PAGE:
Looking back now, I had no idea what I would ultimately receive in return: after only 10 weeks, I am forever changed. I can’t even say I am who I was before the apocalypse. The athlete in me has returned. This athlete is grateful, more humble. This athlete is infinitely more compassionate to the struggle of others. This athlete also has a closet full of clothes that fit once again.

Because all of the coaches have been through their own 10-week Farrell’s experience, Jenn was uniquely qualified to speak to my hesitation and fear. She told me if she could do this, I could. She told me she learned how to dig deep, bring the body and the mind would follow. She told me that sometimes she had wanted to give up and she showed up anyway because she always transformed in a way she never had before.

When I started, I was really bad. I wore HUGE black gloves standing in front of a TOWERING black bag, and still managed to miss the bag altogether. My balance was horrible, my stamina was light, and my attitude soured like that of a 3-year-old who needed a nap. I had a stadium in my head screaming YOU CAN’T. The harder I worked, the louder the music, the more the studio felt like being in a snow globe in the hands of a reckless child.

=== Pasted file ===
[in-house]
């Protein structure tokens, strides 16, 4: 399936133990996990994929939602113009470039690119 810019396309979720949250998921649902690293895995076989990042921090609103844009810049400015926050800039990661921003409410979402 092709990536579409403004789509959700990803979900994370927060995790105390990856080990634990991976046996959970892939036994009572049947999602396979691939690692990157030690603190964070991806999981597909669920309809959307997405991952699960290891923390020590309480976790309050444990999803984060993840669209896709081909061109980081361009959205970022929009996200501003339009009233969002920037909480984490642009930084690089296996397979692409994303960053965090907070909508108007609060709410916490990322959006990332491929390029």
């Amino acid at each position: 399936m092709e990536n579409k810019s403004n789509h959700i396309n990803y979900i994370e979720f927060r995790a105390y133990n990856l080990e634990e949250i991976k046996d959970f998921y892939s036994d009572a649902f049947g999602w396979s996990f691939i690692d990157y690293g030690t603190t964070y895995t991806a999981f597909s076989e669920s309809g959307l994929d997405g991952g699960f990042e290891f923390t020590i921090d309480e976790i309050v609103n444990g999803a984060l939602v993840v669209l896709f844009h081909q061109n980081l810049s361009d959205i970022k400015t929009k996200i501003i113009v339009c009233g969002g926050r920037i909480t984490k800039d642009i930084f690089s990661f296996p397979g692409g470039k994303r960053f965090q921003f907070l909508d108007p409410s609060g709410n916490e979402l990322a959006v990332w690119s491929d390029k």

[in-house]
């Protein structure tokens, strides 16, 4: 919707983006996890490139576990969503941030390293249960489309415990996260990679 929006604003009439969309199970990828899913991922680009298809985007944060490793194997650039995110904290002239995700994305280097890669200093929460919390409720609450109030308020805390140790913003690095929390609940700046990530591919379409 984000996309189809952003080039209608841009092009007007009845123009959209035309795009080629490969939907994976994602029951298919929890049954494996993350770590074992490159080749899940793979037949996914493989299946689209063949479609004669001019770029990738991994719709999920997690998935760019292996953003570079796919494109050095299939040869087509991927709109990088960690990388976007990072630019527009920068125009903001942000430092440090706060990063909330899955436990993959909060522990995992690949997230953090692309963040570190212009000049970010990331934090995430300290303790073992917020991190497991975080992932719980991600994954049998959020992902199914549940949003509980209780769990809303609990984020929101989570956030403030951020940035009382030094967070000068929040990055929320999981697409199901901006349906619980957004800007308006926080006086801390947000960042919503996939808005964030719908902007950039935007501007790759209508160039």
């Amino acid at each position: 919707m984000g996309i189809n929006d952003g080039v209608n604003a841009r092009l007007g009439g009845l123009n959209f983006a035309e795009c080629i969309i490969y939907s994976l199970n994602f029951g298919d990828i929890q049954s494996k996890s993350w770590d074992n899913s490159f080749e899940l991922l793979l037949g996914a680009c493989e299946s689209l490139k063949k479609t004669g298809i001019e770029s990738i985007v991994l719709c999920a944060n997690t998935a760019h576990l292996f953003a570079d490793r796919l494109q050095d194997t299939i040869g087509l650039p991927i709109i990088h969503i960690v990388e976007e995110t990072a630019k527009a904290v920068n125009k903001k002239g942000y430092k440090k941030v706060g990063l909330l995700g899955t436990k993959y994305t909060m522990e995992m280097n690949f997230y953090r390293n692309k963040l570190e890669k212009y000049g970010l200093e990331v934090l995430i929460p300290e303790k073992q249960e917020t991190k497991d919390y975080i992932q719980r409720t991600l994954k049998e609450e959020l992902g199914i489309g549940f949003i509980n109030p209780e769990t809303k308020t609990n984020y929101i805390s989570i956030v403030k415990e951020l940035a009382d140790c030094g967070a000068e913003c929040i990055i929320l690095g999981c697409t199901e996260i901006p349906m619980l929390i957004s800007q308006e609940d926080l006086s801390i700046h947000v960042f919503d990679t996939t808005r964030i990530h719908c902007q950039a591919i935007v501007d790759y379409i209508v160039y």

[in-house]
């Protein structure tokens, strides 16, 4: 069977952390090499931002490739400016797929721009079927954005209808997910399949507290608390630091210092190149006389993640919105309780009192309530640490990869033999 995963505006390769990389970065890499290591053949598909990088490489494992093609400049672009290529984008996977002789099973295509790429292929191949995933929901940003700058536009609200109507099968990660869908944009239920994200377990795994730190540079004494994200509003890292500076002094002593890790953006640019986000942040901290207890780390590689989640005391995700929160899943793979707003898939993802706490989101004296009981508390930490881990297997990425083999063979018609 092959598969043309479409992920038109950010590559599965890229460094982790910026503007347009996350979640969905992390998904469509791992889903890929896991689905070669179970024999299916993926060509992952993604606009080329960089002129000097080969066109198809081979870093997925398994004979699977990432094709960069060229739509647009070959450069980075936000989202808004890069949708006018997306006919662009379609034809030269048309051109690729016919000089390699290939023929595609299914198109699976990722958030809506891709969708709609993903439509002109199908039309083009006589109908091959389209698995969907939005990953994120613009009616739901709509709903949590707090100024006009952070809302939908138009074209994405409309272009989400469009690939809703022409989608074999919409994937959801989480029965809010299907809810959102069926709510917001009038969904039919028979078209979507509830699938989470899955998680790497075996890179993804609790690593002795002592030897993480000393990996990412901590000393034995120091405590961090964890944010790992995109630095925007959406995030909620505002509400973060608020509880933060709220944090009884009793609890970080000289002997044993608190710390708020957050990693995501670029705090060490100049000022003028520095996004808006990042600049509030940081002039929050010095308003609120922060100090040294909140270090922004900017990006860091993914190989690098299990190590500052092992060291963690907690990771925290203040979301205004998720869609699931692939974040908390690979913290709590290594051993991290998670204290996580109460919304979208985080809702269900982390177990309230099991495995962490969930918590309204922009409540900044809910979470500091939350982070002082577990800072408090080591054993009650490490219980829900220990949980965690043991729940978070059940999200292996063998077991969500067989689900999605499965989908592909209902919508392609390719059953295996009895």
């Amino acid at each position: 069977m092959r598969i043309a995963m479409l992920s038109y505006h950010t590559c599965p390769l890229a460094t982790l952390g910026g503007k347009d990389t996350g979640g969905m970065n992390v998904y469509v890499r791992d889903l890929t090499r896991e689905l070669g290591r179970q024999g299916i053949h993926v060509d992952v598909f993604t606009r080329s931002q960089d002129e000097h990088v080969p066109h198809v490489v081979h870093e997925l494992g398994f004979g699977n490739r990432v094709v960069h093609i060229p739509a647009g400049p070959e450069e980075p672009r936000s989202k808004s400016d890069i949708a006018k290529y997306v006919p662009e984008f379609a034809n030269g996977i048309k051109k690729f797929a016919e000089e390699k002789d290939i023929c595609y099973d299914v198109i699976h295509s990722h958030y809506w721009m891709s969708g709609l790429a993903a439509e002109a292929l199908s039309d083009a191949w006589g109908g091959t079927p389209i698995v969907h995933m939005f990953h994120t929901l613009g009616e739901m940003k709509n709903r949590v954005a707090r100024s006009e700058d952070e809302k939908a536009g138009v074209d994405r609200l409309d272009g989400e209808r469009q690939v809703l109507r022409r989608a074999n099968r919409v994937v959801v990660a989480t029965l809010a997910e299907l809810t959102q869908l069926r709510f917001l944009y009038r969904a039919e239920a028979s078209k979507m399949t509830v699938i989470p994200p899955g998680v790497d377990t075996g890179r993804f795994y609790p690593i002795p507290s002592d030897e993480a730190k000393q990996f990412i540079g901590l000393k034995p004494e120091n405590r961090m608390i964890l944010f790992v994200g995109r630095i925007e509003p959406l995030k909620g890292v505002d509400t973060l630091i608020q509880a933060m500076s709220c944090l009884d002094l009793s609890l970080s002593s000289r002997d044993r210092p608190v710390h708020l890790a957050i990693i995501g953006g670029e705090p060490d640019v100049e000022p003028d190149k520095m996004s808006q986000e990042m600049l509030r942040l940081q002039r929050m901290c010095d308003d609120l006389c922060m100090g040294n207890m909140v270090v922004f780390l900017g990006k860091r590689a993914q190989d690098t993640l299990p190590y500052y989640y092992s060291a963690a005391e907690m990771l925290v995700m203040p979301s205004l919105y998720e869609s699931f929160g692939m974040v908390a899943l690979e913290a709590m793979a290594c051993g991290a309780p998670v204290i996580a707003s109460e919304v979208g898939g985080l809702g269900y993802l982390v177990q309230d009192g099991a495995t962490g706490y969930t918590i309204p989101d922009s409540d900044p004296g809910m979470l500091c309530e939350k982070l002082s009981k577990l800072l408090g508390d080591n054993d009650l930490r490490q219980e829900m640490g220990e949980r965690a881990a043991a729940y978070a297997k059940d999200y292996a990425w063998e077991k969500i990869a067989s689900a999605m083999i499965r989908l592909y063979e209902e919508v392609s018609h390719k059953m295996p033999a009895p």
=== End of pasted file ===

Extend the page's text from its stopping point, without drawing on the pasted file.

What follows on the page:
Defeat is a disease that gets better when I talk about it. The more I opened up about my journey to Farrell’s Parker, to Chad and Heather and the other instructors, the more I emptied the corrosive fear, and the more space there was for encouragement, compassion and rigorous honesty about my own lack of discipline. In the last two years, I had conspired with the fear and allowed it to make excuses as to why I didn’t have to try anymore.

I started to receive emails from the staff with quotes saying “ Every champion was once a contender who never gave up.” The instructors called out directions over the music’s heartbeat; once we got going in the endorphin craze, each instructor would yell encouraging words like, “You’re all miracles! Look what you can do! You couldn’t do this yesterday.” One day, I heard, “Today you can either make excuses or you can make plans—every day you have that choice!”

In the first two weeks, each thread of each fiber of each muscle screamed anytime I moved. Getting out of my car in the grocery store parking lot, I inadvertently made a loud, guttural noise, like a Cro-Magnon man throwing a spear in a hunt.